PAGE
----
February 18, 2018

Cities that leave you Bleh!

This summer I visited Bamberg Germany and loved it.

Mittenwald, loved it.  Innsbruck, loved it.  Salzburg, loved it!  Budapest. . .

. . . I don’t know what to say about Budapest. 

I arrived by train expecting to find a beautiful city on the Danube that I would love.

Instead, I am ambivalent. 

Due to its place in history, I found Budapest very interesting and would love to spend more time learning about all the events and people that have shaped this city.  The WWII history alone is fascinating. I didn’t realize or had forgotten that it was Budapest where the Russians defeated the Nazi’s.  Or the history surrounding the revolt during the 1950’s.  Fascinating history!

But I was still left wondering, where is the beauty?  What is the attraction? 

I have seen the pictures of Budapest that are so beautiful they take my breath away, but it was hard to find this.Budapest and Danube River

I finally found the beauty.  It is down on the water.  From the Danube Budapest is beautiful.  From either bank looking across, Budapest is beautiful.

As I explored the Pest side of the city, I would come across an occasional architectural gem – St. Stephens Basilica, Dohany Street Synagogue, the Parliament building and Szechenyi Baths are a few.   Heroes’ Square is pretty amazing due to its size.Pariliament Building Budapest Hungary

But the real beauty is along the river. 

I was even told by tour guides that the grand boulevard, Andrássy út, looked just like the Champs Elysees because it was modeled after it.

I didn’t see it!  I don’t get it. 

I couldn’t get the feel of the city and, therefore, had trouble getting my bearings which resulted in an unsettled feeling.  I never got lost but just didn’t feel comfortable until Friday, my last day.Across the Danube with Basilica Budapest Hungary

I spent Friday exploring Castle HillNow this is beautiful! I loved it up on Castle Hill.  It had the feel of “Europe”.  The old world feel and small crooked, cobblestoned streets all combined to have a much more familiar feel to it.  Which is amazing considering it isn’t that old at all due to the carpet bombing during WWII!

I was not uncomfortable wandering the streets on the Buda side of the Danube and maybe it was this new found confidence that followed me as I returned to the Pest side of town. I was much more comfortable as I searched for the monuments I wanted to see.

Too bad it was my last day! 

I just don’t know how to describe Budapest because I don’t know how I feel about it.  Bleh, is the best I can do.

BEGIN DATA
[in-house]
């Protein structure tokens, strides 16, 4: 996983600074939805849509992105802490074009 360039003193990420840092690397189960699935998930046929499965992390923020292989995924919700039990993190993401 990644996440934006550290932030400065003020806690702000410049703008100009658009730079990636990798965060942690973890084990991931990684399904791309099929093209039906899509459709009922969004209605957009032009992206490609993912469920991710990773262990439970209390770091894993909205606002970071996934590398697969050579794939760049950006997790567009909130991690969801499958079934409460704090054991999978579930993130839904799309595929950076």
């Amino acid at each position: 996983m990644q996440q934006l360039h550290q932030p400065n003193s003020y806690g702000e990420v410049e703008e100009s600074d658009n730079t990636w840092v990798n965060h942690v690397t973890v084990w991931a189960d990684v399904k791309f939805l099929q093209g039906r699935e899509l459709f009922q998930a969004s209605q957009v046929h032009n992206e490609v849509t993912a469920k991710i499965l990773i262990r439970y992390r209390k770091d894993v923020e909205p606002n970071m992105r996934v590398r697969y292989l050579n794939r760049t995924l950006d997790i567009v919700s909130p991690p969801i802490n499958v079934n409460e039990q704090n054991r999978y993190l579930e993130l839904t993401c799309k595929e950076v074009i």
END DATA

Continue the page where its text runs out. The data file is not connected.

Have you felt this way about a city?

Gulaschsuppe, Gulyasleves or Goulash Soup

While traveling I am not a “foodie” per se. That doesn’t mean I don’t look forward to meals when traveling, I just don’t travel to locations to visit a certain chef’s restaurant nor do I even visit the “it” restaurant in town.

I do, however, love local traditional cuisine and that is what I search out.

On my first ever trip to Germany, I absolutely fell in love with Gulaschsuppe (Goulash soup) and it is something I look forward to any time I am in Germany or Austria.

On my latest trip I had Gulaschsuppe in Innsbruck . . . three times,Goulash Soup Innsbruck Austria

This one I had it with a wonderful nice green salad.More Goulash Soup Innsbruck Austria

Salzburg once. Goulash Soup Stiegl Brewery Salzburg Austria

I added an absolutely amazing potato/cabbage salad.  Oh my god, this salad was so good!  But then so was the soup and beer 🙂

And when in Budapest I just had to try the local version for a comparison.  The broth of this soup was wonderful and was extremely good for dunking the bread that came with it 🙂Goulash Soup Budapest Hungary

Goulash soup is a beef based soup with tomatoes, caraway and paprika!  In Germany and Austria the broth is a little thicker and usually contains small chunks of beef and potato in equal portions.

Gulyasleves in Budapest has a thinner broth with a little beef and TONS of potatoes and carrots!  Yah, vegetables.

I still love Gulaschsuppe, Gulyasleves or Goulash Soup even after 5 servings in 2 weeks.  They were all so good and I can’t say one was better than the other.